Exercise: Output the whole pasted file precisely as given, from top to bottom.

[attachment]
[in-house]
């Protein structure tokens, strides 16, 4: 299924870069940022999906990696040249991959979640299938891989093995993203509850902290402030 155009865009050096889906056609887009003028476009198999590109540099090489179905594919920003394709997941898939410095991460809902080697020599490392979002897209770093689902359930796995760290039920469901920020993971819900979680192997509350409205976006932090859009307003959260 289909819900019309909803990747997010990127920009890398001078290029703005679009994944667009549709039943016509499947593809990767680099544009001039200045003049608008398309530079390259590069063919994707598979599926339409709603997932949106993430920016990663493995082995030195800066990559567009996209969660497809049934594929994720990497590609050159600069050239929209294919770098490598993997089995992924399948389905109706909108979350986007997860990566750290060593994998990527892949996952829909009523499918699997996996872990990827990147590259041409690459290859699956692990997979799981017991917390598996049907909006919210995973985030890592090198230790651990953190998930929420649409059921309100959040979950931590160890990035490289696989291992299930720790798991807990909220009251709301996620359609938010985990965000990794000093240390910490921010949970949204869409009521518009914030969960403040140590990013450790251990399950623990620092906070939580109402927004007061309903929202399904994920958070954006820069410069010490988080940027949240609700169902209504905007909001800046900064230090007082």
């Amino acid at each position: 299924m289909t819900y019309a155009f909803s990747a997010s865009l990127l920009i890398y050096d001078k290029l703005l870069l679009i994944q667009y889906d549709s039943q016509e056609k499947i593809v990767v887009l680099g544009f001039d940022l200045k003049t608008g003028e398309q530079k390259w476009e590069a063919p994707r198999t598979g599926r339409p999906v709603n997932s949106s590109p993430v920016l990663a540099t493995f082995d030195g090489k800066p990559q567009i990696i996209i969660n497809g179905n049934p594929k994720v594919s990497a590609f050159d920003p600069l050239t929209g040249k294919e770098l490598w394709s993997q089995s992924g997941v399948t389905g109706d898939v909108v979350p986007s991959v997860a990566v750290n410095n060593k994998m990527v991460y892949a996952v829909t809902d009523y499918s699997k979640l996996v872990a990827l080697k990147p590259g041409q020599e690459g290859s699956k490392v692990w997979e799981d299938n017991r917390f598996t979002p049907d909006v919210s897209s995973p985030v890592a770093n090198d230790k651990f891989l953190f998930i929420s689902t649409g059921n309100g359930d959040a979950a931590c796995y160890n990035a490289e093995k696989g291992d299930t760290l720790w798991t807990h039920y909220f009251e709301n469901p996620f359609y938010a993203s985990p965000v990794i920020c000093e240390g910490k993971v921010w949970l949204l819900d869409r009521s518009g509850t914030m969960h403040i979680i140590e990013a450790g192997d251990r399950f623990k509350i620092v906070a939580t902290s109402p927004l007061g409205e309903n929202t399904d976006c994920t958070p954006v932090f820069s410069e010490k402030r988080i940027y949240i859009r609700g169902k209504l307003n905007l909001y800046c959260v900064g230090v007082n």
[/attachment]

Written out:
[in-house]
């Protein structure tokens, strides 16, 4: 299924870069940022999906990696040249991959979640299938891989093995993203509850902290402030 155009865009050096889906056609887009003028476009198999590109540099090489179905594919920003394709997941898939410095991460809902080697020599490392979002897209770093689902359930796995760290039920469901920020993971819900979680192997509350409205976006932090859009307003959260 289909819900019309909803990747997010990127920009890398001078290029703005679009994944667009549709039943016509499947593809990767680099544009001039200045003049608008398309530079390259590069063919994707598979599926339409709603997932949106993430920016990663493995082995030195800066990559567009996209969660497809049934594929994720990497590609050159600069050239929209294919770098490598993997089995992924399948389905109706909108979350986007997860990566750290060593994998990527892949996952829909009523499918699997996996872990990827990147590259041409690459290859699956692990997979799981017991917390598996049907909006919210995973985030890592090198230790651990953190998930929420649409059921309100959040979950931590160890990035490289696989291992299930720790798991807990909220009251709301996620359609938010985990965000990794000093240390910490921010949970949204869409009521518009914030969960403040140590990013450790251990399950623990620092906070939580109402927004007061309903929202399904994920958070954006820069410069010490988080940027949240609700169902209504905007909001800046900064230090007082």
């Amino acid at each position: 299924m289909t819900y019309a155009f909803s990747a997010s865009l990127l920009i890398y050096d001078k290029l703005l870069l679009i994944q667009y889906d549709s039943q016509e056609k499947i593809v990767v887009l680099g544009f001039d940022l200045k003049t608008g003028e398309q530079k390259w476009e590069a063919p994707r198999t598979g599926r339409p999906v709603n997932s949106s590109p993430v920016l990663a540099t493995f082995d030195g090489k800066p990559q567009i990696i996209i969660n497809g179905n049934p594929k994720v594919s990497a590609f050159d920003p600069l050239t929209g040249k294919e770098l490598w394709s993997q089995s992924g997941v399948t389905g109706d898939v909108v979350p986007s991959v997860a990566v750290n410095n060593k994998m990527v991460y892949a996952v829909t809902d009523y499918s699997k979640l996996v872990a990827l080697k990147p590259g041409q020599e690459g290859s699956k490392v692990w997979e799981d299938n017991r917390f598996t979002p049907d909006v919210s897209s995973p985030v890592a770093n090198d230790k651990f891989l953190f998930i929420s689902t649409g059921n309100g359930d959040a979950a931590c796995y160890n990035a490289e093995k696989g291992d299930t760290l720790w798991t807990h039920y909220f009251e709301n469901p996620f359609y938010a993203s985990p965000v990794i920020c000093e240390g910490k993971v921010w949970l949204l819900d869409r009521s518009g509850t914030m969960h403040i979680i140590e990013a450790g192997d251990r399950f623990k509350i620092v906070a939580t902290s109402p927004l007061g409205e309903n929202t399904d976006c994920t958070p954006v932090f820069s410069e010490k402030r988080i940027y949240i859009r609700g169902k209504l307003n905007l909001y800046c959260v900064g230090v007082n």